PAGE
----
The concept of surgical frailty 

Although age by itself is certainly a predictive factor for adverse surgical outcomes, it is not absolute. There are many elderly patients who undergo surgical interventions and recover without incident. Yet, there is no denying that within this group, there are more patients who are potentially more at risk and thus being able to better objectify and identify this subset of patients is imperative.

Simply deferring or denying care based on age alone—a practice known as ageism—would unnecessarily prevent a majority of patients from receiving appropriate and life-saving surgery. Frailty is a relatively new concept that encompasses not only a patient’s chronologic age, but also a patient’s ability to withstand physiologic stressors. Fried et al initially introduced this concept and described frailty “as a biologic syndrome of decreased reserve and resistance to stressors, resulting from cumulative declines across multiple physiologic systems, and causing vulnerability to adverse outcomes.”27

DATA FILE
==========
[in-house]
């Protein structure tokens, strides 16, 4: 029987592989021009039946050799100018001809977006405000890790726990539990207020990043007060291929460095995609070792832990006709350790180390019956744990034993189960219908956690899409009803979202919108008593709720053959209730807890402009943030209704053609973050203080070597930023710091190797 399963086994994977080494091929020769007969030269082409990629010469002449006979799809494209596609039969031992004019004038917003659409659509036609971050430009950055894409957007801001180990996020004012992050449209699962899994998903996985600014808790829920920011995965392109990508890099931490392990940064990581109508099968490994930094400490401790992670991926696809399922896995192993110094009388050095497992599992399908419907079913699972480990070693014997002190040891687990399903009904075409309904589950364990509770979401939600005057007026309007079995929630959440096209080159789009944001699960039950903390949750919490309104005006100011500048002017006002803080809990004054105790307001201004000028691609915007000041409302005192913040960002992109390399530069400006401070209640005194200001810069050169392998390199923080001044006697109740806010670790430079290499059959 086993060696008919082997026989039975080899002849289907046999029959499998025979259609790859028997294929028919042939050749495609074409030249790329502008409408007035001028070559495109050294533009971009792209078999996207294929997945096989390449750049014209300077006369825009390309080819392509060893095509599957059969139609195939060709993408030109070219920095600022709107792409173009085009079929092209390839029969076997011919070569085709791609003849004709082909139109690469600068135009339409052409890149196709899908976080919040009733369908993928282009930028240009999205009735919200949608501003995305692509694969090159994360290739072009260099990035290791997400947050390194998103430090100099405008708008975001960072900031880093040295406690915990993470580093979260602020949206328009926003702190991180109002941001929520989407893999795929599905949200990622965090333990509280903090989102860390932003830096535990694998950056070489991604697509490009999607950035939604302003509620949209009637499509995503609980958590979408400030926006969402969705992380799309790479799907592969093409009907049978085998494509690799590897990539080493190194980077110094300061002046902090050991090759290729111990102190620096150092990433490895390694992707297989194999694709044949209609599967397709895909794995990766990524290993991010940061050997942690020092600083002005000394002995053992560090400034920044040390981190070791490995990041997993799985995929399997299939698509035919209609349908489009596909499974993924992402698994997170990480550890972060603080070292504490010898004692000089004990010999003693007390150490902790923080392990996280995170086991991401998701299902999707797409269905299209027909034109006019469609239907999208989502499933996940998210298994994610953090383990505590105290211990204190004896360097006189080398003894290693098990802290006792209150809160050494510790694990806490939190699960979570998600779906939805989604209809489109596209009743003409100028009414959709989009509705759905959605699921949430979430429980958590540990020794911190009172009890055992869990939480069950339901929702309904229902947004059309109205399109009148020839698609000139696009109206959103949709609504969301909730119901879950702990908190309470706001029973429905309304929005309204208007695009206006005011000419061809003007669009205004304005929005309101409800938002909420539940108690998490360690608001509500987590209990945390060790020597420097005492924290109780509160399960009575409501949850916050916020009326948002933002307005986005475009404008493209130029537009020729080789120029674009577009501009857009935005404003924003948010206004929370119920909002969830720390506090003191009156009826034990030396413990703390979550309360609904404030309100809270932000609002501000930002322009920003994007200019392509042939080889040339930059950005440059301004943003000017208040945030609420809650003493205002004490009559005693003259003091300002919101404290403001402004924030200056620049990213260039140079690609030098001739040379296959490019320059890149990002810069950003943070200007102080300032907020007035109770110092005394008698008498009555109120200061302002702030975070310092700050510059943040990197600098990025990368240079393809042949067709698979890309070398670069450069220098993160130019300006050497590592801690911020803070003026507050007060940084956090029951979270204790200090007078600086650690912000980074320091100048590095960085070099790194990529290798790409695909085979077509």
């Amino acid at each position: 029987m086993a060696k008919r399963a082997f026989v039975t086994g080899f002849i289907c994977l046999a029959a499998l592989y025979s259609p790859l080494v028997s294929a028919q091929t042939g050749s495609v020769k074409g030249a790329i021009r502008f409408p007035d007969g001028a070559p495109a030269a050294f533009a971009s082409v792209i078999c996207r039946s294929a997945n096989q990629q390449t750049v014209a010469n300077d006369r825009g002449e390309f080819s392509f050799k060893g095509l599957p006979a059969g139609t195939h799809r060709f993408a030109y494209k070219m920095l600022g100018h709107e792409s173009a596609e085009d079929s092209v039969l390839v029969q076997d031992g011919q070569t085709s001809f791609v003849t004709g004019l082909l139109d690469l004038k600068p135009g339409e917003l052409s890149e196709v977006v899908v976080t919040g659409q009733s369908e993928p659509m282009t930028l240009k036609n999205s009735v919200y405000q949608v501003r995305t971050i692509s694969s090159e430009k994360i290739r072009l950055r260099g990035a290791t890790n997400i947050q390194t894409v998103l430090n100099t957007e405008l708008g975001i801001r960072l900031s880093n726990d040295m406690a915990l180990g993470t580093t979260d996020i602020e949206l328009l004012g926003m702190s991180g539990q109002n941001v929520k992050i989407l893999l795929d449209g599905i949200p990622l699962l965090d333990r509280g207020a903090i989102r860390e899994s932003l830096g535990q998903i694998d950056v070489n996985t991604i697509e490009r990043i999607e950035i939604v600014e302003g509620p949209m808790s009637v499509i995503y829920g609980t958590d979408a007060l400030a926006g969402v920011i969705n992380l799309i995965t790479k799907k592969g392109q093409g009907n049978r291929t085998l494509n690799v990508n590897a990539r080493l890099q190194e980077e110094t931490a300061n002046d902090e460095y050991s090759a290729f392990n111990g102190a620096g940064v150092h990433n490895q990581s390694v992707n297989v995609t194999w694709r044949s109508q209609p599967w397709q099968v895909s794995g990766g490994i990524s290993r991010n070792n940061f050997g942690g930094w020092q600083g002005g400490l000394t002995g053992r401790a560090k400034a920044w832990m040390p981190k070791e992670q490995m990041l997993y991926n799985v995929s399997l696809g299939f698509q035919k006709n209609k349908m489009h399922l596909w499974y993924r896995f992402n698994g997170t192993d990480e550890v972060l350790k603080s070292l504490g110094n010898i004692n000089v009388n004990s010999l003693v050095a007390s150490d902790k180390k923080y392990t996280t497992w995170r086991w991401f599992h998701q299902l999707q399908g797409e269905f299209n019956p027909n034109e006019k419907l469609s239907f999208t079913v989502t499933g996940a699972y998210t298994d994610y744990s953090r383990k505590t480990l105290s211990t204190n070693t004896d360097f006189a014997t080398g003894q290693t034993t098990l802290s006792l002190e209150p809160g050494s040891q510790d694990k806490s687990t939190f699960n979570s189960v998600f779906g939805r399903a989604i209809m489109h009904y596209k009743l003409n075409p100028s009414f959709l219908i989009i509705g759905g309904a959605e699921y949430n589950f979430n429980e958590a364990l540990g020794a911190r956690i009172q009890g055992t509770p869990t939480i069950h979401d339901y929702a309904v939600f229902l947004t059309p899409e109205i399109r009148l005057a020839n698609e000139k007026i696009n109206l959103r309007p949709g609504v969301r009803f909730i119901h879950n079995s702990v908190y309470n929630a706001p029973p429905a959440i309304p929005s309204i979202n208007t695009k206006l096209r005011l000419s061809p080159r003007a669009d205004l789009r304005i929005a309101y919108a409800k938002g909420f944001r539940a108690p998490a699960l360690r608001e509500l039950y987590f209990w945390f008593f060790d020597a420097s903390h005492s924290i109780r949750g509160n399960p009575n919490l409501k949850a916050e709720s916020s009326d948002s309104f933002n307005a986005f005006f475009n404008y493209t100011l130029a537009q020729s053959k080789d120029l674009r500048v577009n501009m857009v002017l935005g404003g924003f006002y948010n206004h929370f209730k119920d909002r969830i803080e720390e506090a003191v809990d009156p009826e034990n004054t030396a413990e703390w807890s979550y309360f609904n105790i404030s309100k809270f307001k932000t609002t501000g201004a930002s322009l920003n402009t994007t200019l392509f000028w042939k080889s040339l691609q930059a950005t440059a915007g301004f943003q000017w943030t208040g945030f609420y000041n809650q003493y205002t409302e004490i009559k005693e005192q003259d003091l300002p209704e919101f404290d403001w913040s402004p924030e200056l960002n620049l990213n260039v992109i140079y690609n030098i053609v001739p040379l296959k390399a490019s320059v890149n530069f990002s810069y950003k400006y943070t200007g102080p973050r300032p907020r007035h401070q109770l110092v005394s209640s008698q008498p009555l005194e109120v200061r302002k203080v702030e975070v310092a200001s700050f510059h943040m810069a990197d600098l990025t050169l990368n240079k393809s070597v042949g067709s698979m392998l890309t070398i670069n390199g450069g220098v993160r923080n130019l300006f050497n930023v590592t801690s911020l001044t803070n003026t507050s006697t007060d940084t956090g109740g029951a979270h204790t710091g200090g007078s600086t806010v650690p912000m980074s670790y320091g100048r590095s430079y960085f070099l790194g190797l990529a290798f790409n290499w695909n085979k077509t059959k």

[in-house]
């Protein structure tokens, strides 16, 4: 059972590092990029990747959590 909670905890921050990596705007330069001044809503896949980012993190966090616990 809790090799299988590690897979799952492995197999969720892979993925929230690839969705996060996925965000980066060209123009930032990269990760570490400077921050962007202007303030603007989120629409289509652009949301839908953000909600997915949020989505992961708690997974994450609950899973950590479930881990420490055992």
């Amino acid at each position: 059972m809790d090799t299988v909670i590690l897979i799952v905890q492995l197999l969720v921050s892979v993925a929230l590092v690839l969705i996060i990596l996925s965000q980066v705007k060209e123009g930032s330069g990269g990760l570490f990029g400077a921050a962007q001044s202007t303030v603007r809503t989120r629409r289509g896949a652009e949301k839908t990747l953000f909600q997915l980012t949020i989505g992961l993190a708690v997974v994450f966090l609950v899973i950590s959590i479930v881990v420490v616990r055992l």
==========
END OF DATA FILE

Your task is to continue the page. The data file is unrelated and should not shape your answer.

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In their initial study, Fried and colleagues operationalized the measurement of frailty focusing on the following domains: shrinking (weight loss or sarcopenia), weakness, slowness, poor endurance/exhaustion, and low activity (Table 1).